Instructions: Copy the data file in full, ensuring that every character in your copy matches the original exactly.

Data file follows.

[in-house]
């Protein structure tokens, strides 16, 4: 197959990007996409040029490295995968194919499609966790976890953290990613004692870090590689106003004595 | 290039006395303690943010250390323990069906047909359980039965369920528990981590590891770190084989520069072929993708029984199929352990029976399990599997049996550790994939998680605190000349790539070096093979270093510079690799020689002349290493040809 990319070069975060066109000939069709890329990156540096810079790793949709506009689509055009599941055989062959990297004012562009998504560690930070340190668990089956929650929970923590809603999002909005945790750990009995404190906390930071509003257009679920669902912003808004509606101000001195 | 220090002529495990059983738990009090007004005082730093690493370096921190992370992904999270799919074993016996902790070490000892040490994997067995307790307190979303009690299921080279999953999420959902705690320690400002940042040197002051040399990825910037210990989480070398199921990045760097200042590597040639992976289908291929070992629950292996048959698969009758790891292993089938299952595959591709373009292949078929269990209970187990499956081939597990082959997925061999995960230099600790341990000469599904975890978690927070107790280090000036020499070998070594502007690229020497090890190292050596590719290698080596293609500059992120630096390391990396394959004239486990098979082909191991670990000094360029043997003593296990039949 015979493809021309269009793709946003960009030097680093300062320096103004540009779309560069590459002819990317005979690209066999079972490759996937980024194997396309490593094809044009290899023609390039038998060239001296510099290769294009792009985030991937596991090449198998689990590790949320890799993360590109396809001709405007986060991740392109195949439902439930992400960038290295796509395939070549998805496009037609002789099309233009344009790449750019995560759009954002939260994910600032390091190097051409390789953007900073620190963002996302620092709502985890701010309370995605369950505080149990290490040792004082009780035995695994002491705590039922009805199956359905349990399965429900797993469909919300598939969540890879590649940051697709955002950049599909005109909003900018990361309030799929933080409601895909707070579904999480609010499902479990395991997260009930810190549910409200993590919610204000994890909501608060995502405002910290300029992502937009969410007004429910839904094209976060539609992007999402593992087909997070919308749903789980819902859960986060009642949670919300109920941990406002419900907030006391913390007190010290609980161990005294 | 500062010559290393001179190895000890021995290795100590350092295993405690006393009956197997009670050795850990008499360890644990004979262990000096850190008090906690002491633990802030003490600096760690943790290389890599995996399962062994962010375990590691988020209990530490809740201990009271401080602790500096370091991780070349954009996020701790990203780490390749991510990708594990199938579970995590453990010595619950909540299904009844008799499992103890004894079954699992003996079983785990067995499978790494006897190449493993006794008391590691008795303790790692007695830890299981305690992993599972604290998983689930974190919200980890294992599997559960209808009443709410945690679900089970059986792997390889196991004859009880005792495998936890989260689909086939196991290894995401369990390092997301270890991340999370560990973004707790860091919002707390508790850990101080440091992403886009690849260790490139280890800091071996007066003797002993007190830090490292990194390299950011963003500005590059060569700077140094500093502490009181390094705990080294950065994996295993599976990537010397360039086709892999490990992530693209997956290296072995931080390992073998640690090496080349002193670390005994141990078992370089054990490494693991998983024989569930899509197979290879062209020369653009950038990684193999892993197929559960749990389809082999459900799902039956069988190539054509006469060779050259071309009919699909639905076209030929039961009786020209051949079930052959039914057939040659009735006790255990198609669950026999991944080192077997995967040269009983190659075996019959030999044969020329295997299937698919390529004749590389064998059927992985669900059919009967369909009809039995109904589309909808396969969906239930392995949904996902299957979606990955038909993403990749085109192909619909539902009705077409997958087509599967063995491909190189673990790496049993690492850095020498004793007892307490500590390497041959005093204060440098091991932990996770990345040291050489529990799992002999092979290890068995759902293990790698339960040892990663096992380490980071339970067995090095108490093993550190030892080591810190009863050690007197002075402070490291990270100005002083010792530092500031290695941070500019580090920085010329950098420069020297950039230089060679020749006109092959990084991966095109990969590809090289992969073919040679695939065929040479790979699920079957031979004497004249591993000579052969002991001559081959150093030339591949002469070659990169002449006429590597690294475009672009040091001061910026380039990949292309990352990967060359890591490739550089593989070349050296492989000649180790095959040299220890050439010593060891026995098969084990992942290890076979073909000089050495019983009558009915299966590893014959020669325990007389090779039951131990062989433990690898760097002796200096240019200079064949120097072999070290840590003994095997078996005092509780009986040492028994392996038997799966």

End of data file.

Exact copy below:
[in-house]
């Protein structure tokens, strides 16, 4: 197959990007996409040029490295995968194919499609966790976890953290990613004692870090590689106003004595 | 290039006395303690943010250390323990069906047909359980039965369920528990981590590891770190084989520069072929993708029984199929352990029976399990599997049996550790994939998680605190000349790539070096093979270093510079690799020689002349290493040809 990319070069975060066109000939069709890329990156540096810079790793949709506009689509055009599941055989062959990297004012562009998504560690930070340190668990089956929650929970923590809603999002909005945790750990009995404190906390930071509003257009679920669902912003808004509606101000001195 | 220090002529495990059983738990009090007004005082730093690493370096921190992370992904999270799919074993016996902790070490000892040490994997067995307790307190979303009690299921080279999953999420959902705690320690400002940042040197002051040399990825910037210990989480070398199921990045760097200042590597040639992976289908291929070992629950292996048959698969009758790891292993089938299952595959591709373009292949078929269990209970187990499956081939597990082959997925061999995960230099600790341990000469599904975890978690927070107790280090000036020499070998070594502007690229020497090890190292050596590719290698080596293609500059992120630096390391990396394959004239486990098979082909191991670990000094360029043997003593296990039949 015979493809021309269009793709946003960009030097680093300062320096103004540009779309560069590459002819990317005979690209066999079972490759996937980024194997396309490593094809044009290899023609390039038998060239001296510099290769294009792009985030991937596991090449198998689990590790949320890799993360590109396809001709405007986060991740392109195949439902439930992400960038290295796509395939070549998805496009037609002789099309233009344009790449750019995560759009954002939260994910600032390091190097051409390789953007900073620190963002996302620092709502985890701010309370995605369950505080149990290490040792004082009780035995695994002491705590039922009805199956359905349990399965429900797993469909919300598939969540890879590649940051697709955002950049599909005109909003900018990361309030799929933080409601895909707070579904999480609010499902479990395991997260009930810190549910409200993590919610204000994890909501608060995502405002910290300029992502937009969410007004429910839904094209976060539609992007999402593992087909997070919308749903789980819902859960986060009642949670919300109920941990406002419900907030006391913390007190010290609980161990005294 | 500062010559290393001179190895000890021995290795100590350092295993405690006393009956197997009670050795850990008499360890644990004979262990000096850190008090906690002491633990802030003490600096760690943790290389890599995996399962062994962010375990590691988020209990530490809740201990009271401080602790500096370091991780070349954009996020701790990203780490390749991510990708594990199938579970995590453990010595619950909540299904009844008799499992103890004894079954699992003996079983785990067995499978790494006897190449493993006794008391590691008795303790790692007695830890299981305690992993599972604290998983689930974190919200980890294992599997559960209808009443709410945690679900089970059986792997390889196991004859009880005792495998936890989260689909086939196991290894995401369990390092997301270890991340999370560990973004707790860091919002707390508790850990101080440091992403886009690849260790490139280890800091071996007066003797002993007190830090490292990194390299950011963003500005590059060569700077140094500093502490009181390094705990080294950065994996295993599976990537010397360039086709892999490990992530693209997956290296072995931080390992073998640690090496080349002193670390005994141990078992370089054990490494693991998983024989569930899509197979290879062209020369653009950038990684193999892993197929559960749990389809082999459900799902039956069988190539054509006469060779050259071309009919699909639905076209030929039961009786020209051949079930052959039914057939040659009735006790255990198609669950026999991944080192077997995967040269009983190659075996019959030999044969020329295997299937698919390529004749590389064998059927992985669900059919009967369909009809039995109904589309909808396969969906239930392995949904996902299957979606990955038909993403990749085109192909619909539902009705077409997958087509599967063995491909190189673990790496049993690492850095020498004793007892307490500590390497041959005093204060440098091991932990996770990345040291050489529990799992002999092979290890068995759902293990790698339960040892990663096992380490980071339970067995090095108490093993550190030892080591810190009863050690007197002075402070490291990270100005002083010792530092500031290695941070500019580090920085010329950098420069020297950039230089060679020749006109092959990084991966095109990969590809090289992969073919040679695939065929040479790979699920079957031979004497004249591993000579052969002991001559081959150093030339591949002469070659990169002449006429590597690294475009672009040091001061910026380039990949292309990352990967060359890591490739550089593989070349050296492989000649180790095959040299220890050439010593060891026995098969084990992942290890076979073909000089050495019983009558009915299966590893014959020669325990007389090779039951131990062989433990690898760097002796200096240019200079064949120097072999070290840590003994095997078996005092509780009986040492028994392996038997799966």